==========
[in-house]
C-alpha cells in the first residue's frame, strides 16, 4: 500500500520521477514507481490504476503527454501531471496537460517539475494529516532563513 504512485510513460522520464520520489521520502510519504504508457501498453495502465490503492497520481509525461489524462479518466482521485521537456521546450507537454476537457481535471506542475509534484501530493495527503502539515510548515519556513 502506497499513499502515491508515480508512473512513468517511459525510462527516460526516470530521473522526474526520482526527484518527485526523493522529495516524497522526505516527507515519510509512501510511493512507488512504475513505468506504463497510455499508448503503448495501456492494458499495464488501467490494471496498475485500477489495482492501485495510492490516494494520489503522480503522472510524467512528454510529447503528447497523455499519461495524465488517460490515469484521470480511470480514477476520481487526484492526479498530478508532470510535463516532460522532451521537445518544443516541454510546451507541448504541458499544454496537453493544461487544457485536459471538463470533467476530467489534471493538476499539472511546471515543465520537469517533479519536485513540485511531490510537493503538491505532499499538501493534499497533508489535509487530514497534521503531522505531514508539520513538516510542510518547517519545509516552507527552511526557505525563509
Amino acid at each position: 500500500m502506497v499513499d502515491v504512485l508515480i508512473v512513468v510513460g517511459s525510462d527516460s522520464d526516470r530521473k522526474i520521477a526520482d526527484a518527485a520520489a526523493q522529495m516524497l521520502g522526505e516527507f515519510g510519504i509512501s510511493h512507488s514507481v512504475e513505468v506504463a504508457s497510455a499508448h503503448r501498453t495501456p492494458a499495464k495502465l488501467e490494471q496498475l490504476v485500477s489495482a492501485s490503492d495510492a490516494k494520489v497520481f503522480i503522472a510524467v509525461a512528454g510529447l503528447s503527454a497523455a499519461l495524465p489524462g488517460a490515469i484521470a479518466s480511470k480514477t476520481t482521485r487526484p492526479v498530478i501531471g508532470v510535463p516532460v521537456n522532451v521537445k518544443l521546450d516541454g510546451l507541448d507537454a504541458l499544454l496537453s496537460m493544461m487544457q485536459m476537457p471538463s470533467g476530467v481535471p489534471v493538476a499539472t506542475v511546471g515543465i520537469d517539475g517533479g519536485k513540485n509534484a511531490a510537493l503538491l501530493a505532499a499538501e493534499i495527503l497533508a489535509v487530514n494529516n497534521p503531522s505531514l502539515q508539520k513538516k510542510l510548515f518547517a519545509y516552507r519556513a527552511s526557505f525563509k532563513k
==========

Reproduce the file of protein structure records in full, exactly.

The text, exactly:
[in-house]
C-alpha cells in the first residue's frame, strides 16, 4: 500500500520521477514507481490504476503527454501531471496537460517539475494529516532563513 504512485510513460522520464520520489521520502510519504504508457501498453495502465490503492497520481509525461489524462479518466482521485521537456521546450507537454476537457481535471506542475509534484501530493495527503502539515510548515519556513 502506497499513499502515491508515480508512473512513468517511459525510462527516460526516470530521473522526474526520482526527484518527485526523493522529495516524497522526505516527507515519510509512501510511493512507488512504475513505468506504463497510455499508448503503448495501456492494458499495464488501467490494471496498475485500477489495482492501485495510492490516494494520489503522480503522472510524467512528454510529447503528447497523455499519461495524465488517460490515469484521470480511470480514477476520481487526484492526479498530478508532470510535463516532460522532451521537445518544443516541454510546451507541448504541458499544454496537453493544461487544457485536459471538463470533467476530467489534471493538476499539472511546471515543465520537469517533479519536485513540485511531490510537493503538491505532499499538501493534499497533508489535509487530514497534521503531522505531514508539520513538516510542510518547517519545509516552507527552511526557505525563509
Amino acid at each position: 500500500m502506497v499513499d502515491v504512485l508515480i508512473v512513468v510513460g517511459s525510462d527516460s522520464d526516470r530521473k522526474i520521477a526520482d526527484a518527485a520520489a526523493q522529495m516524497l521520502g522526505e516527507f515519510g510519504i509512501s510511493h512507488s514507481v512504475e513505468v506504463a504508457s497510455a499508448h503503448r501498453t495501456p492494458a499495464k495502465l488501467e490494471q496498475l490504476v485500477s489495482a492501485s490503492d495510492a490516494k494520489v497520481f503522480i503522472a510524467v509525461a512528454g510529447l503528447s503527454a497523455a499519461l495524465p489524462g488517460a490515469i484521470a479518466s480511470k480514477t476520481t482521485r487526484p492526479v498530478i501531471g508532470v510535463p516532460v521537456n522532451v521537445k518544443l521546450d516541454g510546451l507541448d507537454a504541458l499544454l496537453s496537460m493544461m487544457q485536459m476537457p471538463s470533467g476530467v481535471p489534471v493538476a499539472t506542475v511546471g515543465i520537469d517539475g517533479g519536485k513540485n509534484a511531490a510537493l503538491l501530493a505532499a499538501e493534499i495527503l497533508a489535509v487530514n494529516n497534521p503531522s505531514l502539515q508539520k513538516k510542510l510548515f518547517a519545509y516552507r519556513a527552511s526557505f525563509k532563513k